Community map/email lists
Rafael Enrique Ortiz Guerrero
dirakx at gmail.com
Fri Nov 16 12:03:40 EST 2007
> A community map of different groups working on aspects of the project
> would be helpful; perhaps a list of [[OLPC:Projects]] that could have
> their own templates.
> I'm not sure that yet another list is what we need just at the moment;
> there are far too many lists being created and left unused. We should
> start using lists such as olpc-open for general discussions, including
> those about community and education; they aren't appropriate for devel
> and sugar; but neither do they have so much traffic yet that we need
> extra lists for them.
> Hi everyone
I agree with SJ +1
> On Thu, 15 Nov 2007, tekelsey at gmail.com wrote:
> > (sj as per request am sending to library list, though it seems like it
> > would make sense to have a list for infrastructure/documentation. I
> > understand about having a lot of lists, but on the flip side, less
> > consolidation will make it harder for people to find archived info - and
> > it would not seem to lead to a relative increase in emails. At one point
> > I suggested to kim that I could draft a suggested community taxonomy,
> > and she seemed to think it helpful. This could be used to presuppose
> > email lists, and the etiquette for launch could be to send a "meta"
> > email announcement to all lists when a new list is there.
> > --------
> > Anne,
> > I don't know if it exists, prolly needs a tree structure nav, wondering
> if you would feel ok about adding a small section on Documentation page of
> "Documentation requests and ideas" and then a bullet on an org chart /
> community map. If it doesn't exist it should, at least as a framework, so
> people can at least learn about the staff, inasmuch as appropriate and not
> covered on laptop.org, and vise versa, so staff could see various
> projects, contacts and so on.
> > For example, even if they are used simply to feed people to the wiki,
> communities and small groups will form in big spaces spontaneously, such as
> Yahoo, Myspace, facebook, and google groups. They've already started
> forming, and it will probably be helpful to staff to have an easy way of
> seeing what's up if they need to.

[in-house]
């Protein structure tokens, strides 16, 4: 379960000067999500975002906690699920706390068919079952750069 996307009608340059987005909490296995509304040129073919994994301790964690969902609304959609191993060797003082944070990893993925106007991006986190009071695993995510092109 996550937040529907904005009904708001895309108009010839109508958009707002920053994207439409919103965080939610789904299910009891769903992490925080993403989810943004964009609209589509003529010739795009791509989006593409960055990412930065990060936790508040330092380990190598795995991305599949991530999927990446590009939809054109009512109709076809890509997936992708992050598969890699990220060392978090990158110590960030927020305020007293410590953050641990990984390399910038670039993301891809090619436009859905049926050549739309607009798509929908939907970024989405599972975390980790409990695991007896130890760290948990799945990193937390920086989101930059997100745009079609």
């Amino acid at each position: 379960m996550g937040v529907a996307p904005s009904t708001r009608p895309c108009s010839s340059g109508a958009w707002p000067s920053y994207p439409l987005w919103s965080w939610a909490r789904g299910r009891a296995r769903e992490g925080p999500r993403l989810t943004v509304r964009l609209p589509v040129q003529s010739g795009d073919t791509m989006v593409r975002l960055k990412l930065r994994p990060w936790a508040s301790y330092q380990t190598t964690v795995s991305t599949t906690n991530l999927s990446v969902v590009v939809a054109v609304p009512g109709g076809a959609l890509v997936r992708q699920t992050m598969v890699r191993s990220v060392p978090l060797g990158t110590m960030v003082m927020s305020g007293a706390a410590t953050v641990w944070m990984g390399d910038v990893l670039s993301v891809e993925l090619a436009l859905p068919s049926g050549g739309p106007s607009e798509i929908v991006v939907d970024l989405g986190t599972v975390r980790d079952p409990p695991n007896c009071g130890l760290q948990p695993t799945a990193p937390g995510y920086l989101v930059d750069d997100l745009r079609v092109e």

> > what triggered this is the email below. It was interesting to learn
> about this person.
> > It may also be helpful for us to note and eventually try to find someone
> > to help make a wiki welcome kit, like even down to the kid level. That's
> > the whole point of this thing, so there should also be a wiki for kids,
> > or at least a wiki section.
> > -----Original Message-----
> > From: "Danny Clark" <danny at laptop.org>
> > Subj: Re: [laptop.org #1581] StopWatch activity
> > Date: Wed Nov 14, 2007 5:03 pm
> > Size: 1K
> > To: bens at alum.mit.edu; access at laptop.org
> > cc: OLPC Developer's List <devel at lists.laptop.org>
> > So it doesn't look like there is consensus on this yet - Mako - since
> > you seem to be following this (and I'm at a conference), could you
> > ping me when you think consensus has been reached?
> > Thanks,
> > --
> > Daniel Clark # Sys Admin, One Laptop per Child
> > # http://laptop.org # http://opensysadmin.com
> > # http://planyp.us/djbclark # http://dclark.us
> > On Nov 14, 2007 4:35 PM, Benjamin M. Schwartz <bmschwar at fas.harvard.edu>
> >> -----BEGIN PGP SIGNED MESSAGE-----
> >> Hash: SHA1
> >> Hal Murray wrote:
> >>>> Obsessive accuracy.
> >>> What's your version of "Obsessive"? Seconds? Milliseconds?
> >> I have no desire to do better than 0.01s. Human reaction times are an
> order of
> >> magnitude slower than that anyway.
> >> What I meant is, I have done everything I could think of to maximize
> >> and this is obvious in the way the code is structured. For example,
> the first
> >> instruction in each user-interface callback records the event time,
> before any
> >> processing is done, to minimize computation delay.
> >>> Are you assuming that the clocks on various XOs are synchronized? If
> so, how
> >>> well?
> >> No. Upon joining, a new member asks everyone else what time they think
> it is.
> >> The algorithm assumes that the network delay is the same in each
> >> Whoever responds first "wins", because this computer experienced the
> >> network+scheduling delay, and so the assumption is most likely to be
> >> Experimentally, this works very well with two nodes on a mesh; that's
> about all
> >> I can test at the moment.
> >> A more sophisticated synchronization algorithm would be appreciated,
> but I did
> >> not know how to make NTP work:
> >> 1. From python
> >> 2. As a highly restricted non-root user
> >> 3. Over Tubes
> >> 4. In a way that is resilient to the sudden disappearance of any member
> of the
> >> group.
> >> TamTam developers: I would like to know how you do synchronization. I
> >> through your git repository, but I couldn't find any C source for it.
> > --- message truncated ---
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Rafael Enrique Ortiz Guerrero
One Laptop Per Child
rafael at laptop.org
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